Are We Finally Getting Close to a Single View of the Customer?

A single view of the customer is now paramount. Three questions must be addressed.

The concept of the single view of the customer has been around for ages. I remember some significant single-view projects of insurers from the early 1990s. Many insurers have continued to strive toward this elusive goal. Now that the customer experience is front and center in insurers’ strategies, it’s time to revisit the single view, aka the 360-degree view of the customer. Three questions must be addressed: 1) What is single view anyway? 2) How does it relate to the customer experience? 3) What is the state of the industry? What is a single view anyway? Having a single view of the customer means that the insurer and any front-line individual dealing with the customer understand the full context of the relationship. This normally includes information such as the customer’s personally identifiable information (PII), products currently owned, relationship history and the named agent/producer (if applicable). Ideally, this is summarized for a quick snapshot of the relationship. Creating a single view is complicated by two main factors. First, the complexity and often siloed natures of IT systems make it difficult to have a common view. The evolution of channel options and technologies makes it a constant challenge to coordinate across the different systems. The second challenge relates to any company using independent agents, financial advisers, brokers or other producers. The producer does not typically share all the customer information with the insurer. Usually, the producer just passes along the minimum information needed for underwriting and servicing the customer. In addition, the producer may place insurance coverages for a customer with multiple insurance companies. The producer may have more of a single view of the customer’s insurance and financial services products and needs than the insurer has. How does single view relate to the customer experience? As challenging as it is, creating as complete a picture of the customer relationship as possible is essential today. Improving the customer experience is an SMA 2015 Imperative and a top strategic initiative for many companies and a key driver of business and IT strategies. Any touch point, whether human or digital, should be informed by the context of the customer relationship. An agent, customer service rep or adjuster should understand the value of the policyholder. While everyone is entitled to fair service that satisfies the contractual obligations, the level of attention and expertise applied might vary for an individual or business with a 20-year history and multiple policies vs. a new customer with just one small policy. A related question is, “Does the customer have a single view of the insurer?” Customers do not want to repeat information, experience delays in service, be presented with incorrect information or find that their favorite mode of interaction is not available or current. This is causing insurers to move toward providing an omni-channel environment, enabling policyholders to interact using whatever devices and channels they want at any time -- and making the transactions and interactions transfer across channels in real time. Ultimately, providing a world class customer experience requires the insurer to have a single view of the customer and vice versa. What is the state of single view in insurance? How many insurers have actually achieved this single view? According to SMA research, 35% say they have assembled a single view, but only 8% can present that view in real time to the individuals interacting with a policyholder. Another 46% do not have single view today but are working on it. There are also significant differences based on the size of the insurer. More insurers with less than $1 billion in premium actually have a full single view in real time than do their counterparts with more than $1 billion. This is likely because the smaller companies' product and distribution environment is less complicated than that of the larger companies. On the other hand, virtually all insurers with more than $1 billion are at least working on achieving a single view, whereas 30% of the smaller companies have no plans. Single view and improving the customer experience are inextricably linked. Business and IT strategies and plans should always consider the implications for both of these objectives.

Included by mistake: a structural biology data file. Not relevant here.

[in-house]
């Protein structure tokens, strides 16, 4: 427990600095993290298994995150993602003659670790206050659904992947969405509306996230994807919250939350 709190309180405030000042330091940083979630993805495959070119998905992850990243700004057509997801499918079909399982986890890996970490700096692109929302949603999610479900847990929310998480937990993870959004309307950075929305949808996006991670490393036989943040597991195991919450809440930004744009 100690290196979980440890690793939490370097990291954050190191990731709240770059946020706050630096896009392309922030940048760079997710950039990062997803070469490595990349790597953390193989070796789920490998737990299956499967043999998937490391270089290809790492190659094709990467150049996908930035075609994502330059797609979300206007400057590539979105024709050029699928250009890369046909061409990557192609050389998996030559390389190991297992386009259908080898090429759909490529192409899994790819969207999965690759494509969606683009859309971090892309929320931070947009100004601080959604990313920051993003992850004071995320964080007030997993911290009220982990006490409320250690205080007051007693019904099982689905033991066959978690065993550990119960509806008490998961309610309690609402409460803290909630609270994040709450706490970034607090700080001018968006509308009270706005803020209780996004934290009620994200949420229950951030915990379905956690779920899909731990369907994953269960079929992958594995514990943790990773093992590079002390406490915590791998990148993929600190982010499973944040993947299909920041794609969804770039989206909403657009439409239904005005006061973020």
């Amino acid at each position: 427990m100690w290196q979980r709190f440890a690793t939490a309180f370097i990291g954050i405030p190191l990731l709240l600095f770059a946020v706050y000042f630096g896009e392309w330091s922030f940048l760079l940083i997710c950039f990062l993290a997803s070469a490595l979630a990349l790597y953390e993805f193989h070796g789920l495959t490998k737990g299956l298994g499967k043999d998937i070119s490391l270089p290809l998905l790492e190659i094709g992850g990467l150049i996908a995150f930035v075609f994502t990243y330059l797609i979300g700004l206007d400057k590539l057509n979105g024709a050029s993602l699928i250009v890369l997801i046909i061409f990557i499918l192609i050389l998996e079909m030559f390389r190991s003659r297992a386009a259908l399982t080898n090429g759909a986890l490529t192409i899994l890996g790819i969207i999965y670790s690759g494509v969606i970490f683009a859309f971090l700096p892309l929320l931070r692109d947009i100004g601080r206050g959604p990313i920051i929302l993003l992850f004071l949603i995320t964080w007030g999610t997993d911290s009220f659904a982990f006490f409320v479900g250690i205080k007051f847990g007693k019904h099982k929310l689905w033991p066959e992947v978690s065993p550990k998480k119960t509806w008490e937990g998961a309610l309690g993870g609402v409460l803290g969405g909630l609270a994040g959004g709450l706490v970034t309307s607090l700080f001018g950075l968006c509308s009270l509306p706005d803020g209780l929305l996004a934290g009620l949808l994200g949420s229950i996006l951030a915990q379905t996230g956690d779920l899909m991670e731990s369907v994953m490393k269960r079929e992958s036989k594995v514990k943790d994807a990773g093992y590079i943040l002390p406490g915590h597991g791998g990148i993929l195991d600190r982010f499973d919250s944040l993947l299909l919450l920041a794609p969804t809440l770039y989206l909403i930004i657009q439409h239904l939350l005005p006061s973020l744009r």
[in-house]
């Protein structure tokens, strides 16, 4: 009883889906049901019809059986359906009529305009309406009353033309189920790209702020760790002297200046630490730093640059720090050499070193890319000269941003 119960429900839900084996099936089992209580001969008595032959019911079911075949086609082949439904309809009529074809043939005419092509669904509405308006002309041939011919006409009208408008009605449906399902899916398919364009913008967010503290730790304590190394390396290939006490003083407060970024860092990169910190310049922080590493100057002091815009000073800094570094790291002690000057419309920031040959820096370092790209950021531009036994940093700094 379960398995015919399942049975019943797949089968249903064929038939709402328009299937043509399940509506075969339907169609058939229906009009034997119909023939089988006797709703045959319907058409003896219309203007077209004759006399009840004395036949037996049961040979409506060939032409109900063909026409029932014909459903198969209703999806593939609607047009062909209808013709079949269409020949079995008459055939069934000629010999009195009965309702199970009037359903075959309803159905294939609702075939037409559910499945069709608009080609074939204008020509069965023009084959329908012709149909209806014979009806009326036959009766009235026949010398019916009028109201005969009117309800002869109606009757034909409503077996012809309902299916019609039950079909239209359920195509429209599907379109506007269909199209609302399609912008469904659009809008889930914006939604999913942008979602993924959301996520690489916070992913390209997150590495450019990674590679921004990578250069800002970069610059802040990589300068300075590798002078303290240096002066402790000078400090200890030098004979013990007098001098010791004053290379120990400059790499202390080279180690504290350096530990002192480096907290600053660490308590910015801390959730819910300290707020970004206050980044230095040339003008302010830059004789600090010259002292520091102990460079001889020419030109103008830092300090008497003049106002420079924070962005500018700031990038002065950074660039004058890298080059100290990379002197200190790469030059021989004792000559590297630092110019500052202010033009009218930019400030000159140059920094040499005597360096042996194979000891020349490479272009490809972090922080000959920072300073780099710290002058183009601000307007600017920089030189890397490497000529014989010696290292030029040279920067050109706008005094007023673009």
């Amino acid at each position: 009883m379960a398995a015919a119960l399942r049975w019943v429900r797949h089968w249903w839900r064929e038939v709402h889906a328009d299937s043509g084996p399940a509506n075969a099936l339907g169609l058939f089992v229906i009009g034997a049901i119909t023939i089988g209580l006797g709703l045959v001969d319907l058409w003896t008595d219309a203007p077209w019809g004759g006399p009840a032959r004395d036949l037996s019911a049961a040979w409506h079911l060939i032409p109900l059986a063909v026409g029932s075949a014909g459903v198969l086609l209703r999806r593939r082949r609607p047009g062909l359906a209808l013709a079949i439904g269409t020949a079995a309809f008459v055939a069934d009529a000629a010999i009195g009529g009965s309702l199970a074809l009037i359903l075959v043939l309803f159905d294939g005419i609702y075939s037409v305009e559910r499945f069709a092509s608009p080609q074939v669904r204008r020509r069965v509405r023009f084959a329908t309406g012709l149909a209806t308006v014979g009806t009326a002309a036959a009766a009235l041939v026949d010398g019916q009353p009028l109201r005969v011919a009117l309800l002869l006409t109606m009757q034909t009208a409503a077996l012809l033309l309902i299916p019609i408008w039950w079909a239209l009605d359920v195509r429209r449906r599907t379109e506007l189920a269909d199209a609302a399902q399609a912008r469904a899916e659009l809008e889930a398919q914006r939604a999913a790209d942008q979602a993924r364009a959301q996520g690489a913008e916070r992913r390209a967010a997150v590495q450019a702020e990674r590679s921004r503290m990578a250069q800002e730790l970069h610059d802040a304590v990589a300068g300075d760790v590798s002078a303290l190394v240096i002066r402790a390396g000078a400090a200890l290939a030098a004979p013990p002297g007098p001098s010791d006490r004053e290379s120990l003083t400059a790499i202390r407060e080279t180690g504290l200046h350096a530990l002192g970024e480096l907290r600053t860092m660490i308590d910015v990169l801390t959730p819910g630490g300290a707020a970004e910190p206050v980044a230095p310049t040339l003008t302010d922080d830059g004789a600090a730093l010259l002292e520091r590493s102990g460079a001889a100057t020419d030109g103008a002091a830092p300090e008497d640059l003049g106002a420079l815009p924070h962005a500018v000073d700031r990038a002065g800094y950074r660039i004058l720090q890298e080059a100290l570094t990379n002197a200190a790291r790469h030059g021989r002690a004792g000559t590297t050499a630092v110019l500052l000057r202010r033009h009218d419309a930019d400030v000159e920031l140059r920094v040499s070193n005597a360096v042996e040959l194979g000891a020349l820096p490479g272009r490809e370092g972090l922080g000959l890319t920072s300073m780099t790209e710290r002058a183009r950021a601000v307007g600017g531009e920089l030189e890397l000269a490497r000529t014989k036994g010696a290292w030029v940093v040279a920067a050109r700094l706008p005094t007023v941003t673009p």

Mark Breading

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Mark Breading

Mark Breading is a partner at Strategy Meets Action, a Resource Pro company that helps insurers develop and validate their IT strategies and plans, better understand how their investments measure up in today's highly competitive environment and gain clarity on solution options and vendor selection.


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